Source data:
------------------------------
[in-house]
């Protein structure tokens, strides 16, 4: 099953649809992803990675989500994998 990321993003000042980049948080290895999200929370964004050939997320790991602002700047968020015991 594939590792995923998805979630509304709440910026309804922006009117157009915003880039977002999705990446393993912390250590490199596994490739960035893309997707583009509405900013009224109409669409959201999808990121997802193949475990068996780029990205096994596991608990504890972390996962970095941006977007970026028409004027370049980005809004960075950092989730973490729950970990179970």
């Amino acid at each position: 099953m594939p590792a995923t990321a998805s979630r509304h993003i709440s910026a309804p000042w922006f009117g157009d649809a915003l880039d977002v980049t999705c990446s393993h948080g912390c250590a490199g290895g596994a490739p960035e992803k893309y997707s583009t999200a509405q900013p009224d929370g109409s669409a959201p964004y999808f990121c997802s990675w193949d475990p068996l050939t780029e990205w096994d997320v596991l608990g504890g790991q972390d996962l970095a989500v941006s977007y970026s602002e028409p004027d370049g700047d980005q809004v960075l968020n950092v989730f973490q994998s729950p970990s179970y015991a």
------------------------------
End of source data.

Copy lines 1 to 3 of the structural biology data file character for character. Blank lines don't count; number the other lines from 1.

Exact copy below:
[in-house]
């Protein structure tokens, strides 16, 4: 099953649809992803990675989500994998 990321993003000042980049948080290895999200929370964004050939997320790991602002700047968020015991 594939590792995923998805979630509304709440910026309804922006009117157009915003880039977002999705990446393993912390250590490199596994490739960035893309997707583009509405900013009224109409669409959201999808990121997802193949475990068996780029990205096994596991608990504890972390996962970095941006977007970026028409004027370049980005809004960075950092989730973490729950970990179970």
């Amino acid at each position: 099953m594939p590792a995923t990321a998805s979630r509304h993003i709440s910026a309804p000042w922006f009117g157009d649809a915003l880039d977002v980049t999705c990446s393993h948080g912390c250590a490199g290895g596994a490739p960035e992803k893309y997707s583009t999200a509405q900013p009224d929370g109409s669409a959201p964004y999808f990121c997802s990675w193949d475990p068996l050939t780029e990205w096994d997320v596991l608990g504890g790991q972390d996962l970095a989500v941006s977007y970026s602002e028409p004027d370049g700047d980005q809004v960075l968020n950092v989730f973490q994998s729950p970990s179970y015991a």